Perhaps this research explains the embarrassing amount of chilul Hashem that goes on when 'religious people' (note the '') cheat and steal, and try to justify it by saying that it is for a good cause.
"Drawing the Line Somewhere: An Experimental Study of Moral Compromise shows that people are more likely to lie when a charity benefits from their dishonesty.
Of course this in no way justifies such behaviour, nor does it minimise the chilul Hashem caused by such behaviour.
Personally, I think there is also another major factor at play when religious people (try to) cheat the system - they feel that it is not their system, and that the 'system' does not represent them. When people feel disenfranchised they are more likely to commit crimes. If they feel that the legal system and police force does not represent them, people are more likely to either take law into their own hands, or ignore laws and rules and rights.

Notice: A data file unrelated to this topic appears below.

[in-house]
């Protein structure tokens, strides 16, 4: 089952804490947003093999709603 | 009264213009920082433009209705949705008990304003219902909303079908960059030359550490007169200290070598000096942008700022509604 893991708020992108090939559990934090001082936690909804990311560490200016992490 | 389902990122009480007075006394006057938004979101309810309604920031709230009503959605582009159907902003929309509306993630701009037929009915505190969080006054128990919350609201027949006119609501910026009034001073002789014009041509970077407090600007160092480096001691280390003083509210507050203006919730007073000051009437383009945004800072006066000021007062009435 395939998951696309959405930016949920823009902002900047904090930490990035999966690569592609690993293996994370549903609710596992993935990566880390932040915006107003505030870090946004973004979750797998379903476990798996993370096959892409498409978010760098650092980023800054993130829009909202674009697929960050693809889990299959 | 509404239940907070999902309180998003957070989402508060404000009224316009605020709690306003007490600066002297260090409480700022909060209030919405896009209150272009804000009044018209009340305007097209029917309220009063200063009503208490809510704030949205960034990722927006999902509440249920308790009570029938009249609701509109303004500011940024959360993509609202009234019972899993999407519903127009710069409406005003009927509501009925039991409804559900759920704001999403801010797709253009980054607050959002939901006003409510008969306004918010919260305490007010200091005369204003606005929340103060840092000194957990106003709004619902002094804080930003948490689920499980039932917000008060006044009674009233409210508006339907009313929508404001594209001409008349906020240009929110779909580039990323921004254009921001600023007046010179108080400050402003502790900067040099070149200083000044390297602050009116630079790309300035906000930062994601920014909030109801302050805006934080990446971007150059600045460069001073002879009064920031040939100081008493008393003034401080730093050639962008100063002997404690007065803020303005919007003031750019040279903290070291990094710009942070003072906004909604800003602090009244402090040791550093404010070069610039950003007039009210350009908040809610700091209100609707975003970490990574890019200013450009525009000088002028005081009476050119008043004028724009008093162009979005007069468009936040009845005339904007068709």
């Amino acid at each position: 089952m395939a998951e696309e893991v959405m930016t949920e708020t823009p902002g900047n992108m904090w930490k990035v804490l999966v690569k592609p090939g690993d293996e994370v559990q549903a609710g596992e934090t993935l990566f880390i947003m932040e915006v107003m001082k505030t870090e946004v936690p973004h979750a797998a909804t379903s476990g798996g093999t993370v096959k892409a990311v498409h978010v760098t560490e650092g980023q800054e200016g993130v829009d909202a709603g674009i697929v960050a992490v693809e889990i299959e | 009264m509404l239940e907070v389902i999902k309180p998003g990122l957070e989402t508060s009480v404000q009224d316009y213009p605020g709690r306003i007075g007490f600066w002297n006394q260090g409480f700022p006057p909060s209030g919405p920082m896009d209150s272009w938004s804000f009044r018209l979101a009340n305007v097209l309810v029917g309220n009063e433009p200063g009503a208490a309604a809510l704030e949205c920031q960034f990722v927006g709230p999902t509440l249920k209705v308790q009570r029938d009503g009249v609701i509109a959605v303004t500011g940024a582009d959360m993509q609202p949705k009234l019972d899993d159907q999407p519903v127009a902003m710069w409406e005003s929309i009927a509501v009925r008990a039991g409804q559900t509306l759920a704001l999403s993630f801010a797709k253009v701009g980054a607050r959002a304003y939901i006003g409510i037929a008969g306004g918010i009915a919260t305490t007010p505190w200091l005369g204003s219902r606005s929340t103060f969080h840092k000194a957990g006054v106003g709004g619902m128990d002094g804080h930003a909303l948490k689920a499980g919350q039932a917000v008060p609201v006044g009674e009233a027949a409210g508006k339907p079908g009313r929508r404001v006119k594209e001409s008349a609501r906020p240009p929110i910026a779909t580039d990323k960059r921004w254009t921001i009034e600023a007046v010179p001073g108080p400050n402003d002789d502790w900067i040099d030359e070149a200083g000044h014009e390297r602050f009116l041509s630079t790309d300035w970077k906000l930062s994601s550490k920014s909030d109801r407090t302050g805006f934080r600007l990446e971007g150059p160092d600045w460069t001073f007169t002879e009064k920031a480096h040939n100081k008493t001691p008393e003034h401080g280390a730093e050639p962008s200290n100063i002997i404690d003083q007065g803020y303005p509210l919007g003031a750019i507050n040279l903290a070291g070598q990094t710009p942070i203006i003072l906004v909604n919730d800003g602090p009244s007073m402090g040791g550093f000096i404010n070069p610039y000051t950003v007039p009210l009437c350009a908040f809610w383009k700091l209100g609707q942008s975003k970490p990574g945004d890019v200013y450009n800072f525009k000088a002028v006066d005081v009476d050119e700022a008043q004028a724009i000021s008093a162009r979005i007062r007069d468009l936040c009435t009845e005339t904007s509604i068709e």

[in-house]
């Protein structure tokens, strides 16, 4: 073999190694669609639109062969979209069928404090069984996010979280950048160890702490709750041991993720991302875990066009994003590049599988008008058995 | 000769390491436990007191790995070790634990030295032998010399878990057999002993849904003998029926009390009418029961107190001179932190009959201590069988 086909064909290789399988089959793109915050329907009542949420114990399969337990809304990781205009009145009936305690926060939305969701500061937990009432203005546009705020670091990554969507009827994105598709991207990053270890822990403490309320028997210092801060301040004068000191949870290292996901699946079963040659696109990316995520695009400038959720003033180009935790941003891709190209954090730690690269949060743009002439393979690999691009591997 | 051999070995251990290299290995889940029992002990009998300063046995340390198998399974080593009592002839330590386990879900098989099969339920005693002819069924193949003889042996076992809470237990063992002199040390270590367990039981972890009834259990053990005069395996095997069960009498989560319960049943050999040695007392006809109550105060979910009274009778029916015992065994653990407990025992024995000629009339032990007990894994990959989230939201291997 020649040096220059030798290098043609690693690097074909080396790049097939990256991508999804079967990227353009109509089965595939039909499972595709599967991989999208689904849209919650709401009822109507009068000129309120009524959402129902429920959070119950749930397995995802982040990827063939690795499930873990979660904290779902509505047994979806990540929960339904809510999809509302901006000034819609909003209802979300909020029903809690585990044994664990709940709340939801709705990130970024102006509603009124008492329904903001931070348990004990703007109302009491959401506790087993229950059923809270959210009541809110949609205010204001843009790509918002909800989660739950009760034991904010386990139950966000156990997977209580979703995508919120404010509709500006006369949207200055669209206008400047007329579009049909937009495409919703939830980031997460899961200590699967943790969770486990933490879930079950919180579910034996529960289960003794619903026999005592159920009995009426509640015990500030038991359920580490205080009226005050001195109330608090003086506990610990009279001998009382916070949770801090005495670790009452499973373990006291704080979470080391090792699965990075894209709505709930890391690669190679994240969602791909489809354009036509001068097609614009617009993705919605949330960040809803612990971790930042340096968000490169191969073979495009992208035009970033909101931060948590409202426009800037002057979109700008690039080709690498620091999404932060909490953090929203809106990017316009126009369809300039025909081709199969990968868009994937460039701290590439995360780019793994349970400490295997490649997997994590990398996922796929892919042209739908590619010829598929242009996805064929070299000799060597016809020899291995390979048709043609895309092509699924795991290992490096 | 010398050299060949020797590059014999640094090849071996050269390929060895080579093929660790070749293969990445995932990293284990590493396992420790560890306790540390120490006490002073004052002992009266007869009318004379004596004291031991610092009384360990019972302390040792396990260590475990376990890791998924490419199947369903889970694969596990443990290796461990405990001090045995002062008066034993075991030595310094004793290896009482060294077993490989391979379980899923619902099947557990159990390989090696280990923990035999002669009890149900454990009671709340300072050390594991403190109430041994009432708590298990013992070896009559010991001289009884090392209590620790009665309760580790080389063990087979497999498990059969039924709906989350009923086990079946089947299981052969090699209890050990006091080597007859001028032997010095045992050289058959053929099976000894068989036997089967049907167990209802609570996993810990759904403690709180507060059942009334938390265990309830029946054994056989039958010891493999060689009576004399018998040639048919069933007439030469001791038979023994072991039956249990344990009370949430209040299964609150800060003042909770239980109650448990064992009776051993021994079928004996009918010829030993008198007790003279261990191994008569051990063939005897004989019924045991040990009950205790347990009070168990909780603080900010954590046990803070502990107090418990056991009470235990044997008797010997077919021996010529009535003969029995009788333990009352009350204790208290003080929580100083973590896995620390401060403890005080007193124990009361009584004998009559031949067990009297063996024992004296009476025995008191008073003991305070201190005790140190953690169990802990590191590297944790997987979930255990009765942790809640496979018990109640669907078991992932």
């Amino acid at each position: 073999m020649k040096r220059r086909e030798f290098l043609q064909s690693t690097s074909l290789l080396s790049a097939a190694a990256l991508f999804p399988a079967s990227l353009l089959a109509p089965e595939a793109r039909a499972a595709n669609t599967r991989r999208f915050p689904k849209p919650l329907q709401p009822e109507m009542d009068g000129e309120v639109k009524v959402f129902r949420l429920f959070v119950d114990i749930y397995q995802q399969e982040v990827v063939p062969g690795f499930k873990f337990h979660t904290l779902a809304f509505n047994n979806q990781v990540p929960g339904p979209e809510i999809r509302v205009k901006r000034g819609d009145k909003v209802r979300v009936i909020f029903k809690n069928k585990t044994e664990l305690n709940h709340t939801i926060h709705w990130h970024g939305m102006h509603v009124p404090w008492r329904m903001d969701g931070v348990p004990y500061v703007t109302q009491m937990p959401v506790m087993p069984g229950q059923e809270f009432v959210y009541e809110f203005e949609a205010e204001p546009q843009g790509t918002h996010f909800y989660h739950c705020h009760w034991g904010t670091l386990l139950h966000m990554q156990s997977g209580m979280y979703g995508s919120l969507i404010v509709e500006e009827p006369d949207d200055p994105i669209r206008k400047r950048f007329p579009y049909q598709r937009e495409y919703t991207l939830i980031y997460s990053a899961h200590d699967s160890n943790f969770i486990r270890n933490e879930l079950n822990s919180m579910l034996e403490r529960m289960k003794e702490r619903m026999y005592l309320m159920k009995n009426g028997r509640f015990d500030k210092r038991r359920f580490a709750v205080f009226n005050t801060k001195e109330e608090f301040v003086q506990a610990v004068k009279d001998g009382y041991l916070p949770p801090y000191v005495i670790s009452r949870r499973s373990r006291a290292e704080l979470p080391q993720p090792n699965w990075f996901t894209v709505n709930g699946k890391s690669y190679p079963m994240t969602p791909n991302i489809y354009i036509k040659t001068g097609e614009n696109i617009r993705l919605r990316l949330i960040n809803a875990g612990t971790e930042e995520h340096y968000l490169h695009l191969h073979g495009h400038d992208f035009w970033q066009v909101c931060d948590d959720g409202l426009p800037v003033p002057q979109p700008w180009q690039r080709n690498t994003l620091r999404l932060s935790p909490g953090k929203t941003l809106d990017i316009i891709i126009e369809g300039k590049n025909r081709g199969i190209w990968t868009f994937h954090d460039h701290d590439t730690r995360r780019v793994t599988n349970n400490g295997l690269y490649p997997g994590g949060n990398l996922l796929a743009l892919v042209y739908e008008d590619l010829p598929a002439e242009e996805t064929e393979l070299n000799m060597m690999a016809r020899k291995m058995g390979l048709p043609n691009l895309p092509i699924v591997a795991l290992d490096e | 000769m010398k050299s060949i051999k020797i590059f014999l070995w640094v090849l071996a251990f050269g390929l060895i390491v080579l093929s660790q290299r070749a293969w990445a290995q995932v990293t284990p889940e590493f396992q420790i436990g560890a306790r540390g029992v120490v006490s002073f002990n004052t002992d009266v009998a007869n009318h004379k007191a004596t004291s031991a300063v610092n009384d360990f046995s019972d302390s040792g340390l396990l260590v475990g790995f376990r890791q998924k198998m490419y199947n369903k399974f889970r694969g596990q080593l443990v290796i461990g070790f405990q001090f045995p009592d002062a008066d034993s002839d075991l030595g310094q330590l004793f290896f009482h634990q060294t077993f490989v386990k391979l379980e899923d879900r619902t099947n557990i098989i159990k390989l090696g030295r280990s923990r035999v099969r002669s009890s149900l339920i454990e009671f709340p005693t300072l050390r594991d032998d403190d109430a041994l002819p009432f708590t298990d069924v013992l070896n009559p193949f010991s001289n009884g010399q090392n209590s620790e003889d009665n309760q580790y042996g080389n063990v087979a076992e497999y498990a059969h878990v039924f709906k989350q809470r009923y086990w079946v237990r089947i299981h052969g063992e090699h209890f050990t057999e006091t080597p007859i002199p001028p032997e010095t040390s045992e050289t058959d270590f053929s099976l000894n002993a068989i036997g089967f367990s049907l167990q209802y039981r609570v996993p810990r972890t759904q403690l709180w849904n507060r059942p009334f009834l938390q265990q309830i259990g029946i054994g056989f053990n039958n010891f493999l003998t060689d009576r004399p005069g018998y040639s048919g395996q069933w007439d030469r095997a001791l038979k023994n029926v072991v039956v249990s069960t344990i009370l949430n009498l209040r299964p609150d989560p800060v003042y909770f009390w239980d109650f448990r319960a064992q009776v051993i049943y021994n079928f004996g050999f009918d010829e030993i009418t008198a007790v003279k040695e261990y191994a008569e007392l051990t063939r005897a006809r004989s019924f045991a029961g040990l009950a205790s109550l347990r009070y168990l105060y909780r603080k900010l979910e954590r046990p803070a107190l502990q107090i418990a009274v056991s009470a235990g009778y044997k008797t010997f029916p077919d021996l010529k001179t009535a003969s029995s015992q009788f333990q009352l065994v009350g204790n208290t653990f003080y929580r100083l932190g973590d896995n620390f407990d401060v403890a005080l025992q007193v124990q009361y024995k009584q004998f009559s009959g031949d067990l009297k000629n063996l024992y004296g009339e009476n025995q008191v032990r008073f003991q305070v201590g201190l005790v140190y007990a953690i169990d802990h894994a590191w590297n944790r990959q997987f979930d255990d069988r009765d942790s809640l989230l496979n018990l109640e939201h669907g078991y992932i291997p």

Unfortunately in Israel many of the various segments of religious society feel that they are not represented by the justice system. And once the rules don't apply - well the mishna in Avot says it best:
"Rabbi Chanina taught: "Pray for the welfare of the government, for without fear of governmental authorities people would swallow each other alive" (3:2)."